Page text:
Case-study on how Industries are using MongoDB.

What is MongoDB ?

3 min readMay 16, 2021

MongoDB is a general purpose, document-based, distributed database built for modern application developers and for the cloud era . It is a document database with the scalability and flexibility that we want with the querying and indexing that you need.

MongoDB stores data in JSON-like documents with dynamic schema. This means we can store our records without worrying about the data structure such as the number of fields or types of fields to store values .

Case-Study on “How Toyota Using MongoDB”

Toyota Material Handling and Industry 4.0 — Creating a Smart Factory By Moving from Monolith to Microservices, Microsoft Azure and MongoDB Atlas


Toyota Material Handling Europe is building both the machines and the data platforms, that will make this historic shift in manufacturing a success. Toyota is famous for the quality of its vehicles. Now that same standard is being applied to how its development teams create Internet of Things software that will enable the move to smart, autonomous and safer factories of the future. In a recent presentation in Stockholm, Filip described how Toyota Material Handling Europe have already connected over 100000 warehouse trucks with integrated telematics. The trucks are put to use in virtually every business from manufacturing and warehousing to transport.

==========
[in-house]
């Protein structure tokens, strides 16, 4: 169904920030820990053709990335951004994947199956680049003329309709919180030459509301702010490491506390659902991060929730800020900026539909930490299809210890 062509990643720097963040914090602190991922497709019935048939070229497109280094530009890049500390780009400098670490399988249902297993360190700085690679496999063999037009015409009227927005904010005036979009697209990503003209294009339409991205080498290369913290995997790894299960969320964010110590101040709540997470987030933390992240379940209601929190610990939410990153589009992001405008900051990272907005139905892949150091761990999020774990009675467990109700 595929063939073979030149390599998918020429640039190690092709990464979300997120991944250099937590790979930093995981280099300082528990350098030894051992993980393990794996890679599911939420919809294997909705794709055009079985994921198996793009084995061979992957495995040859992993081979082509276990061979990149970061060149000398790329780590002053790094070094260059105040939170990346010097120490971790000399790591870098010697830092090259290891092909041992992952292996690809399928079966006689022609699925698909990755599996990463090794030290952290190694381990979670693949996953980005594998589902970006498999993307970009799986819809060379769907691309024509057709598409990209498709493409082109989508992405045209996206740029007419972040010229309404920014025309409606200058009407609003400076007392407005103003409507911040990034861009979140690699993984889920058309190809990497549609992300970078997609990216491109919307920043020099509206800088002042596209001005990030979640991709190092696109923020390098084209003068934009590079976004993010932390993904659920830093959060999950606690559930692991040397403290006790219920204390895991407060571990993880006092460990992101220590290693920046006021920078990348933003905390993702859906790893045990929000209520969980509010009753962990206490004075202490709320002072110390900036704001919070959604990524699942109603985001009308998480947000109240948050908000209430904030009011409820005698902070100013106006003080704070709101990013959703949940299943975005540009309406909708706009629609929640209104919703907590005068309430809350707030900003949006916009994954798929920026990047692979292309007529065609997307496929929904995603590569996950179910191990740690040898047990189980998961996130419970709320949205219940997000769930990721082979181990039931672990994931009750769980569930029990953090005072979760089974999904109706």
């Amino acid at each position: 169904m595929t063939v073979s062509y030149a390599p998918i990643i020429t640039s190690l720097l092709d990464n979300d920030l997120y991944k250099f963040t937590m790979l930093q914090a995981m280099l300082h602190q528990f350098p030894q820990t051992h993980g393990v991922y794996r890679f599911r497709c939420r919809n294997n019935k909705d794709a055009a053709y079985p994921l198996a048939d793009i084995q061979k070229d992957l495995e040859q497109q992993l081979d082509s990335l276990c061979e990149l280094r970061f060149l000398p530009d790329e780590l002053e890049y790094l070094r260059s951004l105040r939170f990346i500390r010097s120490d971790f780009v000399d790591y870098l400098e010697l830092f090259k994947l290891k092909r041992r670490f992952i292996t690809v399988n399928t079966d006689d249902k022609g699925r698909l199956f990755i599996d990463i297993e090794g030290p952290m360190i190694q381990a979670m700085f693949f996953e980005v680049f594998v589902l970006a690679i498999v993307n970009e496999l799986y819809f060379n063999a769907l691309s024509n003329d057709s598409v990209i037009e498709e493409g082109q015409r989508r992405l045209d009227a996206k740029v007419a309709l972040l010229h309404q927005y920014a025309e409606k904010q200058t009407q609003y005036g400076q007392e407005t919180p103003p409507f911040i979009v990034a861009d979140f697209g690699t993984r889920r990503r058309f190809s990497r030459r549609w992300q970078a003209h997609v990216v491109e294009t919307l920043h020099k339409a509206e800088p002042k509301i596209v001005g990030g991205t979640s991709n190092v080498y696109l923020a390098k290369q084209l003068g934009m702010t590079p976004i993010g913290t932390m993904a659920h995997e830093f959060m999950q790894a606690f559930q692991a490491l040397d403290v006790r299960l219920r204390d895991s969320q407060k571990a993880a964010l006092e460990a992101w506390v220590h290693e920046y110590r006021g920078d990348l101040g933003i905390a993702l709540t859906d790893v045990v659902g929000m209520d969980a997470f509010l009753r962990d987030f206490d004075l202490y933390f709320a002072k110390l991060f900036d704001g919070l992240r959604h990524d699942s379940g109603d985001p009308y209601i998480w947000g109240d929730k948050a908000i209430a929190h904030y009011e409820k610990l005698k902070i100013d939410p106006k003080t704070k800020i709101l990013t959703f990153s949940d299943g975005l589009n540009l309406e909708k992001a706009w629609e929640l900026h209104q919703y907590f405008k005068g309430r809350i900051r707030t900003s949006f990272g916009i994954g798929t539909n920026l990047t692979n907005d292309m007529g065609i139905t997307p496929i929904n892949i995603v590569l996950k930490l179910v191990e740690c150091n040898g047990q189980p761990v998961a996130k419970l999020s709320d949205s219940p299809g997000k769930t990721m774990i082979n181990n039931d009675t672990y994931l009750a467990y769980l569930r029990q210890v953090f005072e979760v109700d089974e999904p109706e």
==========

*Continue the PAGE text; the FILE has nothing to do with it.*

Challenge and Solutions.

The background on Industry 4.0, developer manifesto , team sign, and the core principles that guide the work. The shift from a monolithic codebase towards a microservices approach, which was undertaken so the development teams could be more productive and the platform more user-friendly. Underpinning this change is MongoDB Atlas , MongoDB’s fully-managed, global cloud database service, which Toyota Material Handling runs on Microsoft Azure.

Toyota Team explained what it was they liked about MongoDB: “The most beautiful part was the data model. Everything is a natural JSON document.

But it wasn’t just the data model. Toyota Material Handling had eight evaluation criteria that were used to decide on which database platform they would use to make the switch:

  1. Performance — latency, scalable reads and writes to meet customer SLAs and accommodate significant growth in the future
  2. Automatic scalability, operations, and maintenance that enable developers to focus on applications, rather than backend database administration
  3. Security and compliance to safeguard highly sensitive business and personal data
  4. Data locality — able to host in Northwest Europe or West Europe in Microsoft Azure, therefore, ensuring close geographic proximity to factories for latency-sensitive operations
  5. Automatic backups and restore to provide fully-managed data protection and disaster recovery
  6. Cloud agnostic, giving customers the freedom to run anywhere, on any platform
  7. Developer friendly database with a flexible data model so that developers can continuously integrate new application functionality and stay ahead of market demands
  8. Ecosystem for developer productivity, using proven best practices and widely available skills


For the developers, it is easy, really easy for them to work with quickly. Spending time on building business value, rather than data modeling.

Open for any queries and suggestions .